International Journal of Data Mining and Bioinformatics (11 papers in press)
Integration of k-means clustering algorithm with network analysis for drug-target interactions network prediction
by Reda Alhajj, Ala Qabaja, Reda Alhajj
Abstract: Prediction of the interactions between drugs and target proteins is an important factor in silico drug discovery. The number of known interactions is very small in comparison to the potential number of interactions. In this paper, a new method is proposed which combines data from both chemical structures and genomic sequence data. This method uses both supervised and unsupervised learning, as well as network analysis techniques.
The proposed approach integrates k-means clustering algorithm with Social Network Analysis (SNA) techniques for a novel prediction of drug-target interactions. Here, we demonstrate the performance of our approach in the prediction of drug-target interactions by using four classes of drug-target interaction networks in human; enzymes, ion channels, G protein-coupled receptors (GPCRs), and nuclear receptors. The AUC curve is used to evaluate the accuracy of the proposed approach using three classifiers; BayesNetwork, NaiveBayes and SVM. We could identify novel drug-protein interactions using the Bayes network classifier. The reported accuracy for enzymes, ion channels, GPCRs, and nuclear receptors are 98%, 85%, 98.6% and 99.2%.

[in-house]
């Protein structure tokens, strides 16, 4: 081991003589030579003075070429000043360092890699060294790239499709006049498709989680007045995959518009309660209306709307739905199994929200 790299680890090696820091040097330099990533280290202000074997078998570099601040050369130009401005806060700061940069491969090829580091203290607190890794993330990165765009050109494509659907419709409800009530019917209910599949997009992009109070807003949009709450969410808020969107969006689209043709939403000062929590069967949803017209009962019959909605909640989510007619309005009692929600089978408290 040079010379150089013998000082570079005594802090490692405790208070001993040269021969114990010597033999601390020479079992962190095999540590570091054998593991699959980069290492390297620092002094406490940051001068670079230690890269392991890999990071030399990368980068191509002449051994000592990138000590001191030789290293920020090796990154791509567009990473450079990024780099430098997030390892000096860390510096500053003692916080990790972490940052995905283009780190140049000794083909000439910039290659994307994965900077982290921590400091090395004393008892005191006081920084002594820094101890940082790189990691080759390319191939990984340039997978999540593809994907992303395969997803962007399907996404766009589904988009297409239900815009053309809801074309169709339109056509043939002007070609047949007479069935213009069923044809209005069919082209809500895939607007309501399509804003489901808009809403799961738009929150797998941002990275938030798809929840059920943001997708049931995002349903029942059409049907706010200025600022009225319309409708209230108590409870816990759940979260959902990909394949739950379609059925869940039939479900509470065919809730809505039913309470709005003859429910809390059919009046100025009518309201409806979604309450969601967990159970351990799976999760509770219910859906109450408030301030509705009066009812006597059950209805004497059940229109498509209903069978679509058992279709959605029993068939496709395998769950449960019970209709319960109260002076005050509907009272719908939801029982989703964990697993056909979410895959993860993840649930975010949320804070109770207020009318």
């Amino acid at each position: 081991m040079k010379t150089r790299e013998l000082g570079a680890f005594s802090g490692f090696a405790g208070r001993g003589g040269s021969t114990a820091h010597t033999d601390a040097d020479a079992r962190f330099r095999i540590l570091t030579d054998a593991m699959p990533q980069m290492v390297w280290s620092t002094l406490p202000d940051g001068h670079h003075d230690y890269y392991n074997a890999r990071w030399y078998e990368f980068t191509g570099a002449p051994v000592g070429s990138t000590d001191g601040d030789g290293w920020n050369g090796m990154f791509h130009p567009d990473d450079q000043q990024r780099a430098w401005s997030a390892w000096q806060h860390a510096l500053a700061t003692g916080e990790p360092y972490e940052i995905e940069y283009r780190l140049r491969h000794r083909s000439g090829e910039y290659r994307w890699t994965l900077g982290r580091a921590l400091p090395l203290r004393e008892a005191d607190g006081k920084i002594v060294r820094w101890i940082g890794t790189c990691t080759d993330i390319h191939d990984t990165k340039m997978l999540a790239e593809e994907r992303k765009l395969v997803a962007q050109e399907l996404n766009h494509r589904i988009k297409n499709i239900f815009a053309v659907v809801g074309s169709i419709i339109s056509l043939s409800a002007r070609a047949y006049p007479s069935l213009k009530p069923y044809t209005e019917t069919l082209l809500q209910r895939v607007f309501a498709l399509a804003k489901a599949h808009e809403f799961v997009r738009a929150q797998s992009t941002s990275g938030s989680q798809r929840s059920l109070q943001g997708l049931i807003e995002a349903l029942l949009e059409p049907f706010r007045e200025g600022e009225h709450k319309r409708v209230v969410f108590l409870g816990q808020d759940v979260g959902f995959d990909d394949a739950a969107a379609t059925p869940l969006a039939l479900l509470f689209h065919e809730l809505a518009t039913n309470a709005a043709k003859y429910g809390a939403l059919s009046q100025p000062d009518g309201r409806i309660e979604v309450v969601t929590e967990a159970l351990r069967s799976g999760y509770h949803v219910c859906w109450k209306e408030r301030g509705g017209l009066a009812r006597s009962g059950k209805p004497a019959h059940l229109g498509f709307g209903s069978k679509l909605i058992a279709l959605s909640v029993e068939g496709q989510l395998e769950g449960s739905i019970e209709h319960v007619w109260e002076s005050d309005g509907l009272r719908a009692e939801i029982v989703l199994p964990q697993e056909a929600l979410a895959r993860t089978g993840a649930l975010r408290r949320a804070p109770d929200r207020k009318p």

Keywords: k-means; clustering; network analysis; drug-protein interactions; network prediction; classification; support vector machine.
Neural Relevance Model Using Similarities with Elite Documents for Effective Clinical Decision Support
by Yanhua Ran, Ben He, Kai Hui, Jungang Xu, Le Sun
Abstract: Clinical Decision Support (CDS) is regarded as an information retrieval (IR) task, where medical records are used to retrieve full-text biomedical articles to satisfy the information needs from physicians, aiming at better medical solutions. Recent attempts have introduced the advances of deep learning by employing neural IR methods for CDS, where, however, only the document-query relationship is modelled, resulting in non-optimal results in that a medical record can barely reflect the information included in a relevant biomedical article which is usually much longer. Therefore, in addition to the document-query relationship, we propose a neural relevance model (DNRM) based on similarities to a set of elite documents, addressing the information mismatch by utilizing the content of relevant articles as a complete picture of the given medical record. Specifically, our DNRM model evaluates a document relative to a query and to several pseudo relevant documents for the query at the same time, capturing the interactions from both parts with a feed forward network. Experimental results on the standard Text REtrieval Conference (TREC) CDS track dataset confirm the superior performance of the proposed DNRM model.
Keywords: Neural relevance matching; Clinical Decision Support; Information Retrieval.